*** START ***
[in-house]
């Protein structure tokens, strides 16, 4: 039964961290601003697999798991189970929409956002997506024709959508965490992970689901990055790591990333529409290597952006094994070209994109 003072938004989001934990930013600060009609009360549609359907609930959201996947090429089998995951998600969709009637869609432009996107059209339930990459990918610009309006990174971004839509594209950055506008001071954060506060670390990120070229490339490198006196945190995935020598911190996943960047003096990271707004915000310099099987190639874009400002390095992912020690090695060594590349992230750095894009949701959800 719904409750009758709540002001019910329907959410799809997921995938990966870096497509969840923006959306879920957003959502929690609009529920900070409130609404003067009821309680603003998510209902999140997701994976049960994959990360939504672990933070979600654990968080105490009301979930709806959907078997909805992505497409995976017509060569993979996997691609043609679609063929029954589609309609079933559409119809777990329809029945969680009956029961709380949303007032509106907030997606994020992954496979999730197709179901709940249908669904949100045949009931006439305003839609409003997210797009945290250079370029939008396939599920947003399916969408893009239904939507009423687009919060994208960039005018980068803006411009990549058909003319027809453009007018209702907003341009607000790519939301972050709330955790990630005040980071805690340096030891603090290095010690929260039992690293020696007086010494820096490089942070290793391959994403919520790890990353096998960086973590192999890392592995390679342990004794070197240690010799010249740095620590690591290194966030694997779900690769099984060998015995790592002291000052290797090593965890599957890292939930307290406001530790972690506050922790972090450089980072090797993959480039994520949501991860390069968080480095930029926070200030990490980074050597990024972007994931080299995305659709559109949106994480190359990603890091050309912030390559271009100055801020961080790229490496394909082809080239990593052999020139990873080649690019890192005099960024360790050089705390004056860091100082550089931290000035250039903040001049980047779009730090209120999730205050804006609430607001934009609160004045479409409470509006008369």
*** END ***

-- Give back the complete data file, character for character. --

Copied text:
[in-house]
């Protein structure tokens, strides 16, 4: 039964961290601003697999798991189970929409956002997506024709959508965490992970689901990055790591990333529409290597952006094994070209994109 003072938004989001934990930013600060009609009360549609359907609930959201996947090429089998995951998600969709009637869609432009996107059209339930990459990918610009309006990174971004839509594209950055506008001071954060506060670390990120070229490339490198006196945190995935020598911190996943960047003096990271707004915000310099099987190639874009400002390095992912020690090695060594590349992230750095894009949701959800 719904409750009758709540002001019910329907959410799809997921995938990966870096497509969840923006959306879920957003959502929690609009529920900070409130609404003067009821309680603003998510209902999140997701994976049960994959990360939504672990933070979600654990968080105490009301979930709806959907078997909805992505497409995976017509060569993979996997691609043609679609063929029954589609309609079933559409119809777990329809029945969680009956029961709380949303007032509106907030997606994020992954496979999730197709179901709940249908669904949100045949009931006439305003839609409003997210797009945290250079370029939008396939599920947003399916969408893009239904939507009423687009919060994208960039005018980068803006411009990549058909003319027809453009007018209702907003341009607000790519939301972050709330955790990630005040980071805690340096030891603090290095010690929260039992690293020696007086010494820096490089942070290793391959994403919520790890990353096998960086973590192999890392592995390679342990004794070197240690010799010249740095620590690591290194966030694997779900690769099984060998015995790592002291000052290797090593965890599957890292939930307290406001530790972690506050922790972090450089980072090797993959480039994520949501991860390069968080480095930029926070200030990490980074050597990024972007994931080299995305659709559109949106994480190359990603890091050309912030390559271009100055801020961080790229490496394909082809080239990593052999020139990873080649690019890192005099960024360790050089705390004056860091100082550089931290000035250039903040001049980047779009730090209120999730205050804006609430607001934009609160004045479409409470509006008369």